Mining Indaba ’16: Afarak fine-tunes strategy with speciality chromite offering

By IM Staff
Published: Wednesday, 24 February 2016

Finnish producer increases exposure to non-met; seeks to expand away from ferro-alloys.

By Bianca Markram

News11 

Going non-ferro: Afarak is looking to expand its offering of speciality chromite products in the wake of softer pricing and demand for ferroalloys (source: Afarak).

Finland-based Afarak Group Plc., which produces chromite and ferrochrome in South Africa, is looking to navigate a tricky ferro-alloys market by producing more specialised products for the foundry and refractories sectors.

The company first embarked on the strategy eight years ago, when it began producing 400-500 tpm foundry sand, chemical and refractory-grade chromite, depending on availability, for sale on a spot basis, according to Michael Ilja, executive director at Afarak.

"We have the niche grades in the ground," he told IM at the Mining Indaba Conference in Cape Town, South Africa.

Ilja noted that Afarak has a significant, although not large, share of the foundry-grade chromite market, including at least 90% of the Finnish market and sizable supply deals in Russia, Ukraine, India and Korea.

Afarak expects market fundamentals for foundry and refractory chromite to strengthen this year, with some chromite producers shrinking operations or winding up.

"We think the market will become tighter," Ilja said.

Afarak owns three mines in South Africa in the country’s Bushveld comlex, which has 70% of the world’s chrome resources. 

The company does not currently mine all of the niche grade chromite that it sells, according to Danko Koncar, business development director. 

"We sell more [refractory, foundry and chemical-grade chromite] than we produce, simply because
we are positioning ourselves to service our clients’ needs," he explained. "We have the possibility to ramp up production [of these products] in our mines if the need arises, but we would rather utilise the material that is available, than create more supply and downward price pressure. Instead, we’re trying to be responsible about how we conduct ourselves in this niche market," he told IM.

Kenmare expects greater stability in 2016

Improvements to the power network in northern parts of Mozambique, as well as additional megawatts (MW) added to the grid, will enable mineral sands miner Kenmare Resources Plc to stabilise its production at its Moma mine this quarter, according to managing director, Michael Carvill.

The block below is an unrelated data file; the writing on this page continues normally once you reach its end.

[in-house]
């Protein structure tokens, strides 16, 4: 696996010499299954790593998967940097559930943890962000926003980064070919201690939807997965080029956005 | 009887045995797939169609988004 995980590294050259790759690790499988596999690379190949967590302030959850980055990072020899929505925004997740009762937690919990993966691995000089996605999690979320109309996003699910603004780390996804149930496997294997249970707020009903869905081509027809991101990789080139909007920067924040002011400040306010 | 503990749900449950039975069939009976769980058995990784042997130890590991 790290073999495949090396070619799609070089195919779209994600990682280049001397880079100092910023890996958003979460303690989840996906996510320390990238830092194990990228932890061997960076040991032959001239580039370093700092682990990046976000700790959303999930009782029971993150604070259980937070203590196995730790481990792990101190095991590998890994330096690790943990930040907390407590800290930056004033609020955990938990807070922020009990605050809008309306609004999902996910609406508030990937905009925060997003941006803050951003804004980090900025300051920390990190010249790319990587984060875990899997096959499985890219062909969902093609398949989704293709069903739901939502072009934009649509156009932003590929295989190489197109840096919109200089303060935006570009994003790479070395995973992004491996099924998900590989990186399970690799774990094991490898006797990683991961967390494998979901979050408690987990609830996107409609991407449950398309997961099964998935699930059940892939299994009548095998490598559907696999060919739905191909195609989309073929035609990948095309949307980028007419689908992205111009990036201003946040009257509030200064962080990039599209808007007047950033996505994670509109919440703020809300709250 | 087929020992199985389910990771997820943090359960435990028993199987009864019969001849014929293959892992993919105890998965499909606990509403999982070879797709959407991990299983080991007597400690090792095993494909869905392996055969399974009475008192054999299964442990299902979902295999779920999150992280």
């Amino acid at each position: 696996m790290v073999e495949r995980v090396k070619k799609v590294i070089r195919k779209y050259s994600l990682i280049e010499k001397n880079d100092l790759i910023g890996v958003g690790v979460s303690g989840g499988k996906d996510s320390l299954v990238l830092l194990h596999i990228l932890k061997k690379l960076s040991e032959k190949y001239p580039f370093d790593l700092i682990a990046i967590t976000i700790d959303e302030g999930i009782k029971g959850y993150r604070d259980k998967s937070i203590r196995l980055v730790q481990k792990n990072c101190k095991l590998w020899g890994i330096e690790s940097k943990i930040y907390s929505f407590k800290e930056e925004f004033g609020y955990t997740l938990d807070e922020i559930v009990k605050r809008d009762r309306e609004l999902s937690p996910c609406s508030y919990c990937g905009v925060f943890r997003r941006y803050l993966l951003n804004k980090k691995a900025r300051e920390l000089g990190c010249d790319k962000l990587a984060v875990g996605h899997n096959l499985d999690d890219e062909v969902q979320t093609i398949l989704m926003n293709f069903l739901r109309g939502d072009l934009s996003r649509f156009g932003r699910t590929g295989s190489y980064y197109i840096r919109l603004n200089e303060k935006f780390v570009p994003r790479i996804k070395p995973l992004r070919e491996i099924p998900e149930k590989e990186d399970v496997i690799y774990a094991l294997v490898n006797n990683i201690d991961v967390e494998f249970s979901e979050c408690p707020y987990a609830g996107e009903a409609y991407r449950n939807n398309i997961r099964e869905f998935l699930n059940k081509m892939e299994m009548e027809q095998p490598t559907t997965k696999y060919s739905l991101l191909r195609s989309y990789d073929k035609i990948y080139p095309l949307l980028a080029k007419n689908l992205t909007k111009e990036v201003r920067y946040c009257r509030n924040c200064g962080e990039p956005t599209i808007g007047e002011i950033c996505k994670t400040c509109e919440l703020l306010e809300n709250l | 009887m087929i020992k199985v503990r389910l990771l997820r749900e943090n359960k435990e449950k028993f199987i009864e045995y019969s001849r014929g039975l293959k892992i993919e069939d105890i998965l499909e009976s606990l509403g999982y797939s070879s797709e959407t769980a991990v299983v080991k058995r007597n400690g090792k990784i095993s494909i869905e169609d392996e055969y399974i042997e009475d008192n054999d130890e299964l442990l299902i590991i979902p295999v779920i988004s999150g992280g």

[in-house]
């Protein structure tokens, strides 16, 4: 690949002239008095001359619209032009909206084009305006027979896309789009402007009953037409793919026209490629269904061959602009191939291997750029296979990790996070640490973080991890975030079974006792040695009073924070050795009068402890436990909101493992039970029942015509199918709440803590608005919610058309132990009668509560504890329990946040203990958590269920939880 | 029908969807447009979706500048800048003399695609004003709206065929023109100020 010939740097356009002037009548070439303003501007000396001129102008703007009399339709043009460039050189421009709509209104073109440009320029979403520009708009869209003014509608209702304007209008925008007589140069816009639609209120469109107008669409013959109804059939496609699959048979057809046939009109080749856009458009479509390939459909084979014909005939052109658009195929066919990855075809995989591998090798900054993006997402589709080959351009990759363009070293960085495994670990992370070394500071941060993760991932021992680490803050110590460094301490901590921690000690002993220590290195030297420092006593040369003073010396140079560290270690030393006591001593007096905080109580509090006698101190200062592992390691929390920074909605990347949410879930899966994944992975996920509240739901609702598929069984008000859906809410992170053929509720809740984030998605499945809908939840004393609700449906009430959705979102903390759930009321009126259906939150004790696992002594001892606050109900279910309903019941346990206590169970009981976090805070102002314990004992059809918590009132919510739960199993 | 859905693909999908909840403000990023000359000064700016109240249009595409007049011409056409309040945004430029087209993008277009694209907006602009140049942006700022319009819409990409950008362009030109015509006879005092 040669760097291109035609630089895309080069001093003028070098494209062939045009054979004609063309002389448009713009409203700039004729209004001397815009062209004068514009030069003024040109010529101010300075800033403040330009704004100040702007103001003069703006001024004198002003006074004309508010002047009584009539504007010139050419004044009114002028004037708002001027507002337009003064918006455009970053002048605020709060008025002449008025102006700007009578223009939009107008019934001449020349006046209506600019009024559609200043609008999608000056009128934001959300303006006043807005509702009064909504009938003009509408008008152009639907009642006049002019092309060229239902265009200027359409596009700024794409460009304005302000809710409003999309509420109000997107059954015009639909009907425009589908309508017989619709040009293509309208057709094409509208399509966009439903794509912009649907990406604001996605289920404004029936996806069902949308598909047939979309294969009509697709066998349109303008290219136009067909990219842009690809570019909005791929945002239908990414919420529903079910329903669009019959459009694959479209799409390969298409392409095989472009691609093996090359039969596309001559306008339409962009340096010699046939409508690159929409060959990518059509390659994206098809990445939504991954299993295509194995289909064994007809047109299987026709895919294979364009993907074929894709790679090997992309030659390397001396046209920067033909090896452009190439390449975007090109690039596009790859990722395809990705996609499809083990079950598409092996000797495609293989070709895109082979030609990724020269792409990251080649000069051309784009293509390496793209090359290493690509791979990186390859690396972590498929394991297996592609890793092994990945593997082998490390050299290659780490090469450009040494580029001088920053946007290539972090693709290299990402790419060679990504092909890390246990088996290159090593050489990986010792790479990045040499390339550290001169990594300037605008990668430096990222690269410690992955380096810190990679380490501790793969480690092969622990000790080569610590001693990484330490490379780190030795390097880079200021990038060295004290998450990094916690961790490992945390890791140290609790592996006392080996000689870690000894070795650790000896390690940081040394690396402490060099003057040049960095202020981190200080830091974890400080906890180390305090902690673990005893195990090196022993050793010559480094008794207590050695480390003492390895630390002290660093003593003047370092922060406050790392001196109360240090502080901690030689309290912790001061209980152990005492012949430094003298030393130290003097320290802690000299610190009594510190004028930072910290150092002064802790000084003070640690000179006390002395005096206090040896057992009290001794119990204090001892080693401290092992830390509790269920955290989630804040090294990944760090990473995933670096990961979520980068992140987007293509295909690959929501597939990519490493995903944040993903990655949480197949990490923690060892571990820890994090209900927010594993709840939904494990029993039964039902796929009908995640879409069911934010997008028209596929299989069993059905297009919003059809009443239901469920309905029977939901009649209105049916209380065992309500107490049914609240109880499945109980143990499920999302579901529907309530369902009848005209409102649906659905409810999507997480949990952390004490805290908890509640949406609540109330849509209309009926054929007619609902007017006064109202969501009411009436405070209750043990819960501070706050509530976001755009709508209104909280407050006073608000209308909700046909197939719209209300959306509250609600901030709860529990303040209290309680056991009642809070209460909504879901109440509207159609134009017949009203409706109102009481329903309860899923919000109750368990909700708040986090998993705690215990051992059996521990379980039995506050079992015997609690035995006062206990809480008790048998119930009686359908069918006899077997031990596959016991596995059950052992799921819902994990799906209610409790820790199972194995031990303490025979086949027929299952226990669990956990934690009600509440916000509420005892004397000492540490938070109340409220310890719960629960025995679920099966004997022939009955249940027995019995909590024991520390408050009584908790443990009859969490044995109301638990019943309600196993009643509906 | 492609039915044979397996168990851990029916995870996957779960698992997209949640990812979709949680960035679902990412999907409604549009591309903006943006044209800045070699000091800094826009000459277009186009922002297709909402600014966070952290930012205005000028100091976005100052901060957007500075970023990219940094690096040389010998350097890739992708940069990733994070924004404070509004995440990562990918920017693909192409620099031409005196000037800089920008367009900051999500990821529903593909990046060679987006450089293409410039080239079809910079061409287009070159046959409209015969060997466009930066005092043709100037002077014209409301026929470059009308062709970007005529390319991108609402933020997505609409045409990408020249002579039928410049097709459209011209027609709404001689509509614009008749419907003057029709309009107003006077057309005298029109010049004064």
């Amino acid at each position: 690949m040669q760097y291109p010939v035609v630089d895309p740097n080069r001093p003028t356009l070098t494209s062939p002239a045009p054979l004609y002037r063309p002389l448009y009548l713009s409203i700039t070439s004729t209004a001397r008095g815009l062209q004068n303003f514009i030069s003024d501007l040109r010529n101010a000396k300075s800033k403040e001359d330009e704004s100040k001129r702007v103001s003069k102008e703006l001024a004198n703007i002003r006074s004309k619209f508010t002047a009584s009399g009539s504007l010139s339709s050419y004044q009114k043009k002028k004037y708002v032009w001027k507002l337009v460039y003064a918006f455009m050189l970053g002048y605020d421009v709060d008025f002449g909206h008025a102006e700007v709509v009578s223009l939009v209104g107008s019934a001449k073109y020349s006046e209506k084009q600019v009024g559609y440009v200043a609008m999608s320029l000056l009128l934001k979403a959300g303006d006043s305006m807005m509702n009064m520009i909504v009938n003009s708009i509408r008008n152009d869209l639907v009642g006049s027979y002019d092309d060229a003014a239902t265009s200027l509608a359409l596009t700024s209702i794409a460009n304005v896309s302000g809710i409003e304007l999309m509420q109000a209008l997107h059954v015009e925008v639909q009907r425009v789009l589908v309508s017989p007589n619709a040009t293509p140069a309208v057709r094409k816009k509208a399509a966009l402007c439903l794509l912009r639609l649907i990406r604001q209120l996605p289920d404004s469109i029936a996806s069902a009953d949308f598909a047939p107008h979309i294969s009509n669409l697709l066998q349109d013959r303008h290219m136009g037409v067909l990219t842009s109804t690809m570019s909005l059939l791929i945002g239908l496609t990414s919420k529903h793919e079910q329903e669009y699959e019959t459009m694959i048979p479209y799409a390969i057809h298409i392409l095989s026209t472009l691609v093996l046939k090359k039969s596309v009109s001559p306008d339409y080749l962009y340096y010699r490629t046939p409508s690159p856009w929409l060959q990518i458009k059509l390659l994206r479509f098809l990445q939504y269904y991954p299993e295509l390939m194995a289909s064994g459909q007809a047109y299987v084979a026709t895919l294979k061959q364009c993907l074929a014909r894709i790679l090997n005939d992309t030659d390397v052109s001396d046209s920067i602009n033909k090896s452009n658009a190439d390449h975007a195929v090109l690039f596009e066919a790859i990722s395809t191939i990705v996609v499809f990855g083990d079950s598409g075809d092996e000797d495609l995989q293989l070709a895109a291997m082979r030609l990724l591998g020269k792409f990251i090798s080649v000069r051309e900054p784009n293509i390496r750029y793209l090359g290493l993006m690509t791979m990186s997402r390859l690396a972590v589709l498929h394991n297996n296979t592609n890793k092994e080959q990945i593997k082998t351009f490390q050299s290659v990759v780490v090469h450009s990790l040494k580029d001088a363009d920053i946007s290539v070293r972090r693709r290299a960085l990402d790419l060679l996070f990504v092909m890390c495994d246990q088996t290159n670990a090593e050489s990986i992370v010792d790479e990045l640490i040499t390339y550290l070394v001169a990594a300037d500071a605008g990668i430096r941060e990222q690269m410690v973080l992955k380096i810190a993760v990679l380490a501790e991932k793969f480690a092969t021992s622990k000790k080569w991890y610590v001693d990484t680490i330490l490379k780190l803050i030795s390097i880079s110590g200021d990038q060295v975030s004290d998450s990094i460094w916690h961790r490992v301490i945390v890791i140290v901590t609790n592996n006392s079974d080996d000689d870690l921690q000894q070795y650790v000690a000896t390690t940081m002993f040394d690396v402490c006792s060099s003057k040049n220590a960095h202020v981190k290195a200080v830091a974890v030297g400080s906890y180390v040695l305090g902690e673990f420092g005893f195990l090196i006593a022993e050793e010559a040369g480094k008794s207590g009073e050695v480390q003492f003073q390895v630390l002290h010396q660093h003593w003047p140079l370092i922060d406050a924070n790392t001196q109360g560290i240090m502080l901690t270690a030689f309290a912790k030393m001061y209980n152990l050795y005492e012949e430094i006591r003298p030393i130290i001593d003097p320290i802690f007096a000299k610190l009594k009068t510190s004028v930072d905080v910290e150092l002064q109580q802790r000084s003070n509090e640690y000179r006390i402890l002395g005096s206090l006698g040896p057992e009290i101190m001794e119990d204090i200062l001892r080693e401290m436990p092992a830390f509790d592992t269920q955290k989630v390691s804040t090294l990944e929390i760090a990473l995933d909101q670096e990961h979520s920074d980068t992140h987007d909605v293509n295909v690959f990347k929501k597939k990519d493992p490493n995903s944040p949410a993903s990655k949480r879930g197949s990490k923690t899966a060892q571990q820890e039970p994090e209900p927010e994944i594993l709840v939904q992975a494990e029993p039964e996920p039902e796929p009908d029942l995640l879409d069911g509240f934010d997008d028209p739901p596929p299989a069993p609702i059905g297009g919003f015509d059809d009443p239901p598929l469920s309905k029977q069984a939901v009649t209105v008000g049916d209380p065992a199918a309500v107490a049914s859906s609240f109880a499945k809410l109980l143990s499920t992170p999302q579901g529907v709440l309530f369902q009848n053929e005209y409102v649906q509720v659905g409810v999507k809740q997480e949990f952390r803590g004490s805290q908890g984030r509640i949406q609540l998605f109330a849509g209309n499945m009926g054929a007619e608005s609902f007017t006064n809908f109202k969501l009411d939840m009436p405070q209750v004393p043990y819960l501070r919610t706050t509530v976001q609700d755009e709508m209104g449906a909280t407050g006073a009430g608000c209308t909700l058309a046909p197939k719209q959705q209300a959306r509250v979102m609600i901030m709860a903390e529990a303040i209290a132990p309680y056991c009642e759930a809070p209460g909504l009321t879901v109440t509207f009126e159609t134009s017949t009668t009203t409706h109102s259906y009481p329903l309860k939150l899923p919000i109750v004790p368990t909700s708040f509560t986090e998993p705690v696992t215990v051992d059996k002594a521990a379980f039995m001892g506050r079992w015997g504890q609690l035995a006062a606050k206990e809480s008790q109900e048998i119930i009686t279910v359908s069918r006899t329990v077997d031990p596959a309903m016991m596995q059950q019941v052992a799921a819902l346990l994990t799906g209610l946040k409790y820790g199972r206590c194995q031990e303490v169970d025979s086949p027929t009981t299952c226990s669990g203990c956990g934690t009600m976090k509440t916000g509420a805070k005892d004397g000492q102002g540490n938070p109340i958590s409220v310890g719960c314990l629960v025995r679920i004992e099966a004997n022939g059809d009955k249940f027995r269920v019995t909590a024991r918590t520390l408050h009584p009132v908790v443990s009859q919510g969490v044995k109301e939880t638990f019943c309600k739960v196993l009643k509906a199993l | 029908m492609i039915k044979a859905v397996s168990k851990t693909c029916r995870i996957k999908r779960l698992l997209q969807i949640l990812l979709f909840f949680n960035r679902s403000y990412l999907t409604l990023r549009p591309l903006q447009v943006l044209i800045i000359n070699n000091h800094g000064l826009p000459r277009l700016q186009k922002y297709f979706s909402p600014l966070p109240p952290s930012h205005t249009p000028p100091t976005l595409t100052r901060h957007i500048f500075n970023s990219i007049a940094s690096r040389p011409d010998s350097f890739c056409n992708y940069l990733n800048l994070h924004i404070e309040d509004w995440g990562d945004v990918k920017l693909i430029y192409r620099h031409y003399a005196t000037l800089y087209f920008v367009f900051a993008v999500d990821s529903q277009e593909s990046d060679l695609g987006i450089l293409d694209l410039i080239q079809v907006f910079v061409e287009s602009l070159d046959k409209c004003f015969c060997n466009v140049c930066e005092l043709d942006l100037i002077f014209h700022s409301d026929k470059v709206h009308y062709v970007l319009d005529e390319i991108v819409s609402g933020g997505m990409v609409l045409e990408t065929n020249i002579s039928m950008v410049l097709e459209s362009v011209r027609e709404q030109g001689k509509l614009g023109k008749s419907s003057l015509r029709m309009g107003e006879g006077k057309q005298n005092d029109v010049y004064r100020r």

The Ireland-based company suffered production outages in 2015 as output from the Mozambican power grid was constrained. As a result of these outages, Kenmare’s ilmenite production dropped by 11% last year to 763,000 tonnes from 854,600 tonnes in 2014. Heavy mineral output fell to 1.1m tonnes, compared to 1.28m tonnes 2014.

"We suffered badly from poor electricity supply in the northern network last year, but the silver lining for this year is that a lot of that was put to bed in December," Carvill told IM on the sidelines of Mining Indaba.

Mozambique’s state utility provider, Electricidade de Moçambique (EDM), added 45 MW to its existing 118 MW on the grid in December and another 15 MW is set to come online this year.

Kenmare has made certain onsite adjustments to cope better with any future outages, including the installation of a motor that fills in power during spikes and dips in grid supply. It has also installed a 10 MW diesel generator to keep production consistent at the plant, even if mining is affected.

Despite its power issues, Kenmare managed to recover more zircon last year, at 51,800 tonnes – all of which it sold – compared with 50,800 tonnes in 2014. [Greater recovery rates in zircon] is our good news story of 2015, Carvill said, adding that zircon prices remained flat.

The company is in the process of optimising output of all its minerals at Moma, where it produces ilmenite, rutile and zircon, Carvill said, but declined to confirm a figure for the cost of this programme.

Higher slag demand

The company has witnessed an uptick in demand for ilmenite chloride as feedstock material to other producers looking to supplement their own ore production. It sees further upside in this segment of the market in China because of a sharp decrease in slag production there.

"The sulphate ilmenite market was pushed into oversupply when the price of iron ore increased, since China produces ilmenite as a by-product of iron ore," Carvill explained. Since the price of iron ore has fallen in line with declining Chinese consumption of the mineral, ilmenite output has also slipped.

Although China has stockpiles of ilmenite, Carvill believes these inventories have dropped sharply in the last year and said he expects some 500,000-750,000 tonnes to drop out of the market in the near future.

No merger plans

At the end of last year, Australian-based titanium dioxide (TiO2) producer, Iluka Resources Ltd, withdrew an offer for Kenmare after it appeared that one of Kenmare’s major shareholders would not support the deal.

Carvill said Kenmare has no plans to pursue a new tie-up any time soon. "We found it attractive at the time to pursue, but in the end we have our shareholders to consider," he said.